We loved all the pasta dishes in this book, especially the Gemelli with anchovies, tomatoes and mascarpone which was so simple but full of flavour. The orzo with meatballs was a great one pot pasta dish and I also made the Radiatori with sausage and saffron in this way too which also worked and has converted me into doing pasta dishes in this way in the future, saves on pan use!
The Parmesan french toast was wonderful and tasted of a cross between welsh rarebit and eggy bread. I also enjoyed making the smashed chickpeas with garlic, lemon and chilli as a slight alternative to hummus.
At Christmas, my mum made the sunken chocolate amaretto cake with crumbled amaretti cream at the request of James! This cake is devilishly rich and sings with the amaretto cream – a great one for a special occasion, particularly Christmas with the festive flavour of amaretto.
The emergency brownie recipe is really easy to throw together quickly. I baked mine in a 1lb loaf tin with a loaf liner in as we didn’t have any foil takeaway trays and they worked just as well. I probably wanted mine a little gooier on the inside though, whether that was as the mixture was spread a bit too thinly than in a smaller tray, but I would probably reduce the cooking time by 5 minutes or so. That said, served with the no-churn bourbon and salted caramel ice cream, it was lovely. The no churn ice cream section in this book has opened up a whole other world of ice cream making to me, which is probably a dangerous thing!
Another favourite sweet recipe of mine from this book are the forgotten cookies or merookies as they are a cross between a macaroon and a cookie. Unfortunately though, my merookies did not cook in the residual heat of a heated and then turned off oven, so I cooked them through at a low heat as you would a meringue the next day until they were set and lightly crisp on the outside. This aside, I would definitely make them again for the gorgeously fragrant flavour combination of pistachio and cardamom with bursts of bitter dark chocolate. Very moreish!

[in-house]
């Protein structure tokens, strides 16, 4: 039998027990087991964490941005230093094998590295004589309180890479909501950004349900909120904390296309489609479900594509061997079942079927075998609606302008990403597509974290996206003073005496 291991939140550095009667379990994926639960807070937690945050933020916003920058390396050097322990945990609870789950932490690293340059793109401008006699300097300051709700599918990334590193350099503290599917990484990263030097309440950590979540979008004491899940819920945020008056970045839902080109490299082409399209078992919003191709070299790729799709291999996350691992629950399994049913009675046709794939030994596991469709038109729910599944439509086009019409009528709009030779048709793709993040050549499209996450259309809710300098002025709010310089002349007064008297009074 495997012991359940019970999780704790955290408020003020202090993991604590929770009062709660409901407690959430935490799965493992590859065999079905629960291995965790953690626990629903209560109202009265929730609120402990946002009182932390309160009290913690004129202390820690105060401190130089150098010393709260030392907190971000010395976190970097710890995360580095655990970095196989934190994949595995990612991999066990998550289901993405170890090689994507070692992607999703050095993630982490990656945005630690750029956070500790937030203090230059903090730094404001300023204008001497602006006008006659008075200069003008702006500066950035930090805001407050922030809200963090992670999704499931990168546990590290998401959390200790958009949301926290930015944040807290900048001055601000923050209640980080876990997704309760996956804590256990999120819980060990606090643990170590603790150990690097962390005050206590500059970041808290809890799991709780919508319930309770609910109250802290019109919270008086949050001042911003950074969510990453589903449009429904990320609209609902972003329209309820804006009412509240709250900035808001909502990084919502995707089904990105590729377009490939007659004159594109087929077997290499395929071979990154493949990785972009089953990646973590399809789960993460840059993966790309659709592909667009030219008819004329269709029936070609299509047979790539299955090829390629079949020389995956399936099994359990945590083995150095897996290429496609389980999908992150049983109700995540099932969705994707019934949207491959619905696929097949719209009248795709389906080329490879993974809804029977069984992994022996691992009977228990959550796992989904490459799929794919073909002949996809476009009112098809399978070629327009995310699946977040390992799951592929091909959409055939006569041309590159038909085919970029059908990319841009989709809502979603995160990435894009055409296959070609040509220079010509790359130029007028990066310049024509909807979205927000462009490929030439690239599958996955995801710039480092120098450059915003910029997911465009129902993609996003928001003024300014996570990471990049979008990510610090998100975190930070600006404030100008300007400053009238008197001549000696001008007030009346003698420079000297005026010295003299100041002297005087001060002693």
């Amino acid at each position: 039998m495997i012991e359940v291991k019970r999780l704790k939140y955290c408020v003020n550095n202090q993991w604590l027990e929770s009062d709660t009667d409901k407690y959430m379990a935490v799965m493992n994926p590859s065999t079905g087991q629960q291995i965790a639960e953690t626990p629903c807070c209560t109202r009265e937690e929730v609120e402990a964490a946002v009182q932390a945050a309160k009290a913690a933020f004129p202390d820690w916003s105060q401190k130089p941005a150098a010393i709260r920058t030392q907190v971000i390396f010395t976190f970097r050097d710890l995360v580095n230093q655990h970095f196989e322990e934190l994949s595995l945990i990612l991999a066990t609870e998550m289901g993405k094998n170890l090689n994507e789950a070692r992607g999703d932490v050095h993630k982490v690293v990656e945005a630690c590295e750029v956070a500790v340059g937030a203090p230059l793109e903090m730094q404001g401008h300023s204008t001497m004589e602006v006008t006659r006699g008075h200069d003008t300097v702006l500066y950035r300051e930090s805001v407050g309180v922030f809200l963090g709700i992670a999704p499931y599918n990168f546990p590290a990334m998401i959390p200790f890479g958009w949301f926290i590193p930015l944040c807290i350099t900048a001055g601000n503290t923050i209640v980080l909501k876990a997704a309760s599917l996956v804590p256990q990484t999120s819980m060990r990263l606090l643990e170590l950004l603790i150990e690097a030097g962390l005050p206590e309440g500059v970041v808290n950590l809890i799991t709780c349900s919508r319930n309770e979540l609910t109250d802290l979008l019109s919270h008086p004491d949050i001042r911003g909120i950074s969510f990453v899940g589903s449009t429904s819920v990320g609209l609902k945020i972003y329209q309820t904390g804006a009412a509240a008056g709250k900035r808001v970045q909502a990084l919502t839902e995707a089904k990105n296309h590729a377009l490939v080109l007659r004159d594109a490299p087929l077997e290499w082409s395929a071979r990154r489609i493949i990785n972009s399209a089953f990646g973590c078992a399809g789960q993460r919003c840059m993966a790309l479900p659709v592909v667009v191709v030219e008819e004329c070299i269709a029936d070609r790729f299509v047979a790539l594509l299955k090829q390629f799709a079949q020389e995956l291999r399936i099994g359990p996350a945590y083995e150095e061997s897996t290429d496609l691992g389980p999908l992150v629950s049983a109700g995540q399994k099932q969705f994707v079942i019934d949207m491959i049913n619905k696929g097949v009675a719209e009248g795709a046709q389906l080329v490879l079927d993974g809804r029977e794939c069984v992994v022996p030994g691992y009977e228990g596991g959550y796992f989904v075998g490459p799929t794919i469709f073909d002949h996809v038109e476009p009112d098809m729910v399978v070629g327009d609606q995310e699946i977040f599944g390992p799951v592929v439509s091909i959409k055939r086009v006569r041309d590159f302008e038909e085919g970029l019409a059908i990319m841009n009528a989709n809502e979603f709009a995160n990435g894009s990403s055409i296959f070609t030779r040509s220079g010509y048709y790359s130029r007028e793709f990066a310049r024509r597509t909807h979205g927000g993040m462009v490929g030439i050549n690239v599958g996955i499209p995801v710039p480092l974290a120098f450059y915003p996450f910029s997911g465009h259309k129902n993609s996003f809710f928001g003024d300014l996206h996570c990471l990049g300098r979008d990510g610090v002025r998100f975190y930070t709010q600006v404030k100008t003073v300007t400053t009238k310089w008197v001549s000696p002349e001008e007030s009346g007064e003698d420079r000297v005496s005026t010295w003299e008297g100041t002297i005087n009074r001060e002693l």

There are lots of other cake and cookie recipes in this book which I must also try, such as the apple gingerjack, passionfruit ice cream cake and pear, pistachio and rose cake to name a few. There is also a collection of intriguing looking cocktails at the back of the book like turmeric and ginger vodka (one for you Clare!) and a dirty lemon martini made with the juice from preserved lemons which I would like to sample!
I really like the way that this book is set out, especially the ingredients in bold so it is very easy to make a shopping list. A lot of the ingredients used to make up the dishes you will also already have in your store cupboard if you are a keen cook, so the book really does stay true to ‘a celebration of home cooking’. Nigella does favour quite a lot of salt and I also noticed that oregano, garlic and vermouth features heavily in this book, which isn’t a bad thing! So I can safely say I am now a Nigella convert when it comes to her cooking and I am now looking to get some more of her books, any recommendations welcome!